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American Jews Have A Role In Ending The Occupation — And Israeli Jews Have No Right To Dictate It

Recently, Mikhael Manekin wrote an article for Haaretz critiquing the role of diaspora Jews in anti-occupation work. Manekin accuses American Jewish activists of not working together with local forces on the ground in Israel and Palestine. However, both actions he criticizes, the rebuilding of a Palestinian village in the South Hebron hills and the disruption of a nationalistic right wing march in East Jerusalem, were conceived and carried out by a coalitions of activists in Israel-Palestine, though they included organizers from abroad. I had the honor to take part in both actions, and to be one of the organizers of the Disrupt Jerusalem Day event together with other activists from the local Free Jerusalem and from the Diaspora groups IfNotNow and All That’s Left.

But a greater issue than the factual errors is the dangerous connection that might be drawn between Manekin’s remarks and the occupation itself.

It is important to note that both of the actions Manekin describes took place beyond the green line, where Israeli control is undoubtedly illegitimate. These actions, and the groups that took part in them, target the occupation — and the occupation is not an inner Israeli debate. The fact that American Jews “do not pay taxes, vote and elect representatives” in Israel is unimportant; Palestinians do not vote either. Manekin’s remarks imply that there is a democracy between the river and the sea which should not be interfered with; this is of course not true. There is no sense in drawing examples from the internal-political struggles against Trump in the U.S. or Brexit in the U.K. because the occupation is an international issue involving many people living in Israel-Palestine (including millions who are not citizens) and outside of it.

As Jews, whether we were born here, are living here, or come visit, we must remember not to take ownership of the Palestinian struggle for freedom. We must not put ourselves in a place to decide who is allowed to speak up against the occupation, who should be headlining, and who only supporting. We cannot own the struggle at Damascus gate or in Sarura, because none of us, Manekein included, are the ones who suffer the consequences.

Mankein writes that Israeli and Palestinian activists must lead the struggle against the occupation, but such a symmetry between Israelis and Palestinians does not exist. Israeli and Palestinian activists don’t have the same rights, nor do they have the same stakes. Israelis and Palestinians are not caught up in some apolitical circle of blood. There is an Occupier and an Occupied. As Israeli anti-occupation activists, we must always take this into account.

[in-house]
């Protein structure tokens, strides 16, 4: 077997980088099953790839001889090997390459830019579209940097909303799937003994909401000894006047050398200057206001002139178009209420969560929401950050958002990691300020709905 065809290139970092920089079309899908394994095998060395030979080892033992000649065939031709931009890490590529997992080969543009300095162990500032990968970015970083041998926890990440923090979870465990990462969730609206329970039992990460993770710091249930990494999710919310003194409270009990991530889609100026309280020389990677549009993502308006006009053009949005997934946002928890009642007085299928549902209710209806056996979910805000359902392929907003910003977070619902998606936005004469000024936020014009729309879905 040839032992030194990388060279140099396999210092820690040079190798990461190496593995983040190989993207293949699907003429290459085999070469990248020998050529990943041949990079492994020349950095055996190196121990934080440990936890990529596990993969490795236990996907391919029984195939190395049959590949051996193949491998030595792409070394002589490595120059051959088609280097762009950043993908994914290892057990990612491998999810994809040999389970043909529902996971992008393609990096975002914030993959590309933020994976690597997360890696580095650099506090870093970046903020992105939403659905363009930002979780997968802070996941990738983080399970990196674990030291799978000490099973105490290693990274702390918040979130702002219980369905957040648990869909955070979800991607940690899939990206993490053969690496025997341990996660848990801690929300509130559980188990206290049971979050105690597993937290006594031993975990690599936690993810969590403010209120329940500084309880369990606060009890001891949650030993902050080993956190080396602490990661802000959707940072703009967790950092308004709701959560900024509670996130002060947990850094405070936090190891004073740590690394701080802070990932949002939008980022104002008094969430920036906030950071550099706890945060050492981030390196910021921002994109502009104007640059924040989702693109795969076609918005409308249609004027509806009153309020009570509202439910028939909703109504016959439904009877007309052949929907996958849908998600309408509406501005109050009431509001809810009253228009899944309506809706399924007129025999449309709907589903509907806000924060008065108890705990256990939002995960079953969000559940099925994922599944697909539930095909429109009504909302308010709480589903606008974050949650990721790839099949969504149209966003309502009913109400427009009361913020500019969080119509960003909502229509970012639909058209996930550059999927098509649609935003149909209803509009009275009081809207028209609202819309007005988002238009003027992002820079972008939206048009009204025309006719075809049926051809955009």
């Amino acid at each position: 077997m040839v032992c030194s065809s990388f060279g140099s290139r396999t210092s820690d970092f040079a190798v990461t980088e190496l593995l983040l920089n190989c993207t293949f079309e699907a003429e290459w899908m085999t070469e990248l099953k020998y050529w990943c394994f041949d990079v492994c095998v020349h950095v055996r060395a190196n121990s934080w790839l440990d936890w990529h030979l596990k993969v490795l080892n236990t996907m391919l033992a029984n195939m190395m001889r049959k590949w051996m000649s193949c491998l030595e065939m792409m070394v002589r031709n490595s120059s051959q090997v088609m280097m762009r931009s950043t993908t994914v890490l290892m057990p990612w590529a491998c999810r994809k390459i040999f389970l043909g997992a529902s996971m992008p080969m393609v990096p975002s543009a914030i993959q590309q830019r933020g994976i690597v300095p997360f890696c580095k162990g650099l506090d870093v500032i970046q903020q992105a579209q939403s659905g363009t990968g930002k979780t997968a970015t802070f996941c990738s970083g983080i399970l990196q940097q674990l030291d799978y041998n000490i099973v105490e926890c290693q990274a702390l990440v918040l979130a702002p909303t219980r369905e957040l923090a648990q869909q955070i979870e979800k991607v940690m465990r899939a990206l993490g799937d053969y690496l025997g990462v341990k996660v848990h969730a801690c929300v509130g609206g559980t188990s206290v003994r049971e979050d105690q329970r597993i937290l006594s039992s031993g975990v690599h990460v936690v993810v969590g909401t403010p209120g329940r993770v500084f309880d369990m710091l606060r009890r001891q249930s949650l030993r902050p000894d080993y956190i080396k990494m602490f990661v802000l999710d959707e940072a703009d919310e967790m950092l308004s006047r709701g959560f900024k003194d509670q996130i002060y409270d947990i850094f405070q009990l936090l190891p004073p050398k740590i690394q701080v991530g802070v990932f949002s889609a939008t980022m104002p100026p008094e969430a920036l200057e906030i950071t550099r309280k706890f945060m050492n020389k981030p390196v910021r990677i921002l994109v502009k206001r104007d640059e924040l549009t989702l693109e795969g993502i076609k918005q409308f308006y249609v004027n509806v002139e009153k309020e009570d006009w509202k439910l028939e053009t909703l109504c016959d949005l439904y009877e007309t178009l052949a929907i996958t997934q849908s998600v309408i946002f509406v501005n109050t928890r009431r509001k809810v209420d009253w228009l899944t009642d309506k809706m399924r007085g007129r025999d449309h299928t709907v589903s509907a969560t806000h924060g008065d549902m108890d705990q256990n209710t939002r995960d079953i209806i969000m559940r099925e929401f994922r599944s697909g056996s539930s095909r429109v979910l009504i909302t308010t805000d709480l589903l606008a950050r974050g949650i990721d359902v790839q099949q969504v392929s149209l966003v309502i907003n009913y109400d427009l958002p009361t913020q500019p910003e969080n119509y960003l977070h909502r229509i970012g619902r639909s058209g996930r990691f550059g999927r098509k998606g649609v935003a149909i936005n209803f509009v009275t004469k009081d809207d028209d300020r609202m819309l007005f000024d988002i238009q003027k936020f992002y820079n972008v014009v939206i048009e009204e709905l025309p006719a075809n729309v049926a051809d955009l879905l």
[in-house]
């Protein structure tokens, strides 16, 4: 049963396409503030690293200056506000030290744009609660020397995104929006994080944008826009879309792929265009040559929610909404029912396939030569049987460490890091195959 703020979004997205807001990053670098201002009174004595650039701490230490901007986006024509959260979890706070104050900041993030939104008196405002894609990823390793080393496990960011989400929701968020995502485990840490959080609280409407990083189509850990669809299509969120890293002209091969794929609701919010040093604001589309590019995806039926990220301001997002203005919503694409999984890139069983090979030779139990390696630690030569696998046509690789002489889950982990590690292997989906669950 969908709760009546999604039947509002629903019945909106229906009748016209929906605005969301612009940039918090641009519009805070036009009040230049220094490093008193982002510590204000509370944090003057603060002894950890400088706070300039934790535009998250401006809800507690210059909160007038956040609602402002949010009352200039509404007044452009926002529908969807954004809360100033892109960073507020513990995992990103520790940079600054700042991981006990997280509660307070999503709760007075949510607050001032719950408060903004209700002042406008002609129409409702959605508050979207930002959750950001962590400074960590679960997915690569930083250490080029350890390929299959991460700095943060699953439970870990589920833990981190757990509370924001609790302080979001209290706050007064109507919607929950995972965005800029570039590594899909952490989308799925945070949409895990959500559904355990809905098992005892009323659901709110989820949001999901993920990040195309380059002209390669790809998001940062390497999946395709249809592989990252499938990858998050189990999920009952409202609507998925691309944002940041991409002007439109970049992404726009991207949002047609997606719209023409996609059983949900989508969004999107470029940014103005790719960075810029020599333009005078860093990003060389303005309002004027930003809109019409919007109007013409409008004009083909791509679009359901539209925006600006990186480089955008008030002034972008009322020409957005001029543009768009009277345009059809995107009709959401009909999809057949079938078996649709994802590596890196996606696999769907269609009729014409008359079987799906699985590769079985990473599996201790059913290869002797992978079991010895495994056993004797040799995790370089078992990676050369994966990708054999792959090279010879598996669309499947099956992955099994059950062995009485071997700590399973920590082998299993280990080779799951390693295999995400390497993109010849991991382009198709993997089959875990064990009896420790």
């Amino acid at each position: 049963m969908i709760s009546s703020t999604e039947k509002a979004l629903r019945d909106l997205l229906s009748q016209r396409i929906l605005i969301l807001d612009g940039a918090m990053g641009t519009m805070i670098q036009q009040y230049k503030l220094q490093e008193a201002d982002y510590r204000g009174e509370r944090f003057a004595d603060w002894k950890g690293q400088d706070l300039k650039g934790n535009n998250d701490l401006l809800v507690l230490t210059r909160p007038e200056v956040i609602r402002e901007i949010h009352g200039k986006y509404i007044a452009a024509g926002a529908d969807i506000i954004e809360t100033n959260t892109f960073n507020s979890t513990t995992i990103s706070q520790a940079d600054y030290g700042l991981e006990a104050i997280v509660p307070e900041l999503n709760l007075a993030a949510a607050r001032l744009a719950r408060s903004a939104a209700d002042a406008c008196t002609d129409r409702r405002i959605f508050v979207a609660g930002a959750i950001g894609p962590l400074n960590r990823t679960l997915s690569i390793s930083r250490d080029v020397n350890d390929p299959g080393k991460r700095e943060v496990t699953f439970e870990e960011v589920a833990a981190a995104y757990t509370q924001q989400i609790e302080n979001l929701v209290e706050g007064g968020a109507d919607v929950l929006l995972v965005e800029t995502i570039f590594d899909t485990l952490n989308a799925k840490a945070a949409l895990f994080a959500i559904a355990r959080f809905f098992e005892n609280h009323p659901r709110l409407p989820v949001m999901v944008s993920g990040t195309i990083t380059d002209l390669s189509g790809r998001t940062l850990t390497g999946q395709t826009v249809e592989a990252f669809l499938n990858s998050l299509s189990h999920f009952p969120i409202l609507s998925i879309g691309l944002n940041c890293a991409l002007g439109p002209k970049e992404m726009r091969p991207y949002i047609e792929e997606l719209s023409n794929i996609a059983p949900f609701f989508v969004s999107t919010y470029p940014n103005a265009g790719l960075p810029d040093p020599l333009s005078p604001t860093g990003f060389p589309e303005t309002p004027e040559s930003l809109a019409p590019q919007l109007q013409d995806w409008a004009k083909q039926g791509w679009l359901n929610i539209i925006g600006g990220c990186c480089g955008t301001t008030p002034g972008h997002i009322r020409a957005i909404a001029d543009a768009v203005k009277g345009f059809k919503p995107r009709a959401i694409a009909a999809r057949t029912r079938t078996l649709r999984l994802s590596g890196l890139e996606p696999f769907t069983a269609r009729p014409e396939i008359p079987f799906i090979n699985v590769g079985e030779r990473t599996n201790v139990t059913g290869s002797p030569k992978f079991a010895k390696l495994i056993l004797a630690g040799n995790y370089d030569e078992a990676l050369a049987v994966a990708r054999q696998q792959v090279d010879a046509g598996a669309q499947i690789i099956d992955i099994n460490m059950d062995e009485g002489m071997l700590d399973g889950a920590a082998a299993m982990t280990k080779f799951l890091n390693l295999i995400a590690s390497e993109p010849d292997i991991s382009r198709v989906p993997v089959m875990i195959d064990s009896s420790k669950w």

I am happy that the activists who came here chose to work together with me and my friends in various grassroots activist groups and with our Palestinian partners. I am happy not because I feel that this is what they must do but because their involvement here has left me feeling empowered. From what I have heard, our joint actions have had a powerful effect in Diaspora communities, but they were also felt here on the ground. In the ten years that I have been active in Jerusalem, I have rarely felt the way I did during Disrupt Jerusalem Day. This year, we did not only stand by and film or protest as the Old City was occupied even further by violent police, vandalism and racist chants such as “Death to the Arabs.” Instead, we linked arms and stood our ground in solidarity with our Palestinian neighbors. In the South Hebron Hills, the Sumud camp still stands in Sarura, and the ties between anti-occupation activists continue to strengthen.

I do hope activists, be they Jews or not, choose to come here and strengthen our community of resistance — not because they must, not because they need to learn Hebrew, not because I think they don’t understand or for any such reason. I hope they come and link arms with activists here simply because together we are stronger.

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